Right now, teachers and struggling just to stay above water. Hopefully, those at the system level are aware of all these challenges and the potential impact on the future. When we get through this – who knows when – there needs to be some serious thinking and planning done. Teachers are great at Plan Bs. You do it all the time for occasional teachers or coverages. But when it comes to a rejig of an entire unit or course, it gets real.

At the system level, years of planning have gone into equity of access for things that happen in the classroom. We’ve always given lip service to equity at home but if anything the pandemic has taught us, it hasn’t been nearly enough.

OTR Links 03/31/2021


Posted from Diigo. The rest of my favorite links are here.

Stuck where you want


One of the amazing stories recently is the incident involving the Ever Given and how it’s stuck in the Suez Canal. I’ve never sailed anything larger than a canoe so I don’t know how or why for certain other than what’s been reported in the news.

Massive container ship stuck in Suez Canal, blocking world’s busiest shipping route

Of particular note in this article is the comparison on the ship to landmarks like the CN Tower. That’s one HUGE ship.

The Suez Canal has always intrigued me. There are so many articles written about the construction and the number of times that it’s been shut down. So, we can add one more time to that. Now, it’s been stuck for six days as I write this.

Technology is amazing at times. You can take a time lapsed trip through the canal. Many such exist on YouTube.

With all the technology in the world, you have to be amazed that there wasn’t something in place to keep the ship actually in the canal. It’s now a feature that you find on new cars.

Even more bizarre is how difficult it’s proving to be to remove the Ever Given from its current location. If you read the CBC story above, you’ll see an aerial image of the ship stuck.

Of course, the internet doesn’t let us down at times like this. We all know that we’ve seen so many memes of Bernie Sanders and his mittens. Well, now, you can plot the Ever Given any place in the world that you want. I chose to run it into the dock on Boblo Island that the ferry uses to transport homeowners from there to the mainland at the dock in Amherstburg.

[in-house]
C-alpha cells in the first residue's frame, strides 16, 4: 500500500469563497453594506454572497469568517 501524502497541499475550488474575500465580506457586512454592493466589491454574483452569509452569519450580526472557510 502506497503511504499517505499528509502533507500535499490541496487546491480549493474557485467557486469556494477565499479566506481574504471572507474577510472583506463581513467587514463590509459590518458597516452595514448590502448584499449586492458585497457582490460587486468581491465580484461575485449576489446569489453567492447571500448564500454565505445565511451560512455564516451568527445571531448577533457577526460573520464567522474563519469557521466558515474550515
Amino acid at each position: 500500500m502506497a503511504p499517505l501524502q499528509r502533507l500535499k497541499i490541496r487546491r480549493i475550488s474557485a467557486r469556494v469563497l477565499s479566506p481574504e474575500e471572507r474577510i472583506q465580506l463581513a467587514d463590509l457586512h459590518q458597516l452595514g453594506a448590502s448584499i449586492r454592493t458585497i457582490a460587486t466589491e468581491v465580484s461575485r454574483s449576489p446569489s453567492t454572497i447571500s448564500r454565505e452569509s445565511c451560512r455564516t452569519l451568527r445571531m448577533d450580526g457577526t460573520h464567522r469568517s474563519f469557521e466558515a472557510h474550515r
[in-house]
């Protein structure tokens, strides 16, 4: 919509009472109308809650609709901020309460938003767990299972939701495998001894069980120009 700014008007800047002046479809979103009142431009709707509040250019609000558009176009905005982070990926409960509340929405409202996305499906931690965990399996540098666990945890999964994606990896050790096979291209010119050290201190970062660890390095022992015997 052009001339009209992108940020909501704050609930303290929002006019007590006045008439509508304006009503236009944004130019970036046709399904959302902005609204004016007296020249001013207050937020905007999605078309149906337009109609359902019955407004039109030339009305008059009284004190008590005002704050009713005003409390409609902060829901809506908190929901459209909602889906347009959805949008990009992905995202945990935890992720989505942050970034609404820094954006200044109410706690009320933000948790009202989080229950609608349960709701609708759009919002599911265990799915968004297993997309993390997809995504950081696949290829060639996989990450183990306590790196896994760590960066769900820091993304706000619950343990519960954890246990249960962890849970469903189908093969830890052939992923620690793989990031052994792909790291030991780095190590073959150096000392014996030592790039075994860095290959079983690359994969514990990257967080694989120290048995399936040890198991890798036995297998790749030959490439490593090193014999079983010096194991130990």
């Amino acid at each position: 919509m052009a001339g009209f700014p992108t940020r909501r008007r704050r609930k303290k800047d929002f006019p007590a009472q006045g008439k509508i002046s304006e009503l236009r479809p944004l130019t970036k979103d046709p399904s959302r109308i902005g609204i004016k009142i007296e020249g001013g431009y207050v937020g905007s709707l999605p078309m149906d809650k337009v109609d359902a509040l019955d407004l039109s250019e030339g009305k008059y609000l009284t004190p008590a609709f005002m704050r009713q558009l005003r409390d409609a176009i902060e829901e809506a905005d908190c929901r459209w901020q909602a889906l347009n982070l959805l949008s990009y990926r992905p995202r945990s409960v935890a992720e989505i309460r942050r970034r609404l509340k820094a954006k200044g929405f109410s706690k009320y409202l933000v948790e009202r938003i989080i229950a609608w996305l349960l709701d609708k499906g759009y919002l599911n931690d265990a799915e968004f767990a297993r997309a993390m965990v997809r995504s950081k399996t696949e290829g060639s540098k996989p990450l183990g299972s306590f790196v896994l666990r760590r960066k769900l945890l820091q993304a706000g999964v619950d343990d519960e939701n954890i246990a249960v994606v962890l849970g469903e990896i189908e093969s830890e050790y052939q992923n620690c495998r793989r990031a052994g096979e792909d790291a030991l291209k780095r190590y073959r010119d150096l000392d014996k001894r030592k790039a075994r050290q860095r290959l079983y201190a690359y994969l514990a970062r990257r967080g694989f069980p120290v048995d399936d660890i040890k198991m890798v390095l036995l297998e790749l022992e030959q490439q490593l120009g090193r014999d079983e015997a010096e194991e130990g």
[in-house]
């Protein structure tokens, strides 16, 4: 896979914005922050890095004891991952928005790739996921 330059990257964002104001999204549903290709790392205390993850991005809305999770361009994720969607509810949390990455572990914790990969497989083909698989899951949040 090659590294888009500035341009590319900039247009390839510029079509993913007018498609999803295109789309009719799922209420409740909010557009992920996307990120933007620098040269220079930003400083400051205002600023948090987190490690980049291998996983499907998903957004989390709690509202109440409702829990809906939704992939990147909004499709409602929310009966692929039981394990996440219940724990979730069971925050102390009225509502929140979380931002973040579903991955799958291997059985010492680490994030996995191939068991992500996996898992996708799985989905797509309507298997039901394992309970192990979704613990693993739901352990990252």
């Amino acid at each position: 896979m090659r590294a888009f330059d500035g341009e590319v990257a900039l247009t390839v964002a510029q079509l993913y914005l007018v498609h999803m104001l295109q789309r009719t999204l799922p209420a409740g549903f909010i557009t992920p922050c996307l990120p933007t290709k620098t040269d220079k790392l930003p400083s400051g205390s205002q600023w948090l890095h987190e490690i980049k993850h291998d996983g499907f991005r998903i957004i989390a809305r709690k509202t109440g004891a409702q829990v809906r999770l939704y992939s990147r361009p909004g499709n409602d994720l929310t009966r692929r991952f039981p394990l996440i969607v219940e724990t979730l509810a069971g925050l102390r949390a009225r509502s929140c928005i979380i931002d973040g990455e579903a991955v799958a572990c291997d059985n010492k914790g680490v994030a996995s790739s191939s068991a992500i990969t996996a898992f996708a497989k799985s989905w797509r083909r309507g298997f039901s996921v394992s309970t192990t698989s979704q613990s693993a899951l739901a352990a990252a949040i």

This was created at the website Ever Given Ever Ywhere.

It was kind of fun picking it up and dropping it in various places. What I found personally educational about this was to put some sort of reality of size into my learning. (Check the “Boat is to scale” box)

Jaimie and I have walked the park along there many times and many times made reference to it here in the blog. You might get tired of it but he’s my thrice daily walking partner.

Of course, this is fun but I can see all kinds of educational ways to use this in your classroom. On television news, it’s just another picture on a ship. When you put it in context of something that you and your students would immediately recognize, it becomes a reality. Of course, it would be a great writing prompt.

Here, I compared it to a regular Great Lake ship, making sure that it was to scale.

It gives you a sense of how gigantic this ship is because Great Lakes boats are no small things.

Here it is compared to the Jiiman sitting in Kingville harbor. The Jiimaan transports people, cars, trucks, etc. to Pelee Island.

When you look at the size, the weight, etc. the sides of the Suez didn’t really stand a chance.


Later, after this post was written – good news.

Giant container ship that blocked Suez Canal set free

OTR Links 03/30/2021


Posted from Diigo. The rest of my favorite links are here.

Patterning


You may notice a slight difference to the blog appearance this morning. Until now, the grey background was framed with a white border. I thought it was a little blah and have been poking around trying to find something that makes me feel better about it.

Recently, I’ve been playing about with the Pattern Generator.

Yes, I know that there are all kind of places where one can find a pre-built image but if you know me, I’m all about creating things from scratch. That gets rid of the stock appearance and makes things different from all else. Or, in this case, just a little different but I like it.

I generated this pattern.

I wanted something that complemented the grey background but something that really didn’t stand out or take over.

This was actually more difficult and time-consuming than I thought it was going to be. It’s not that generating the actual image is difficult – it’s that the interface has so many different options so I had to try them all, or most of them, out.

I really, really appreciated the fact that the author recognizes that many of us have moved from a stark white displace to something darker and easier on the eyes. That was one of the first things I did. It’s a simple concept but made it easier to stick around and play with things.

I can’t help but think that something like this would work well with students. We’ve all seen their creations that are essentially pulled from an image library.

There is another world for this and that’s created by the imagination in their mind. That’s where a tool like this fits in perfectly.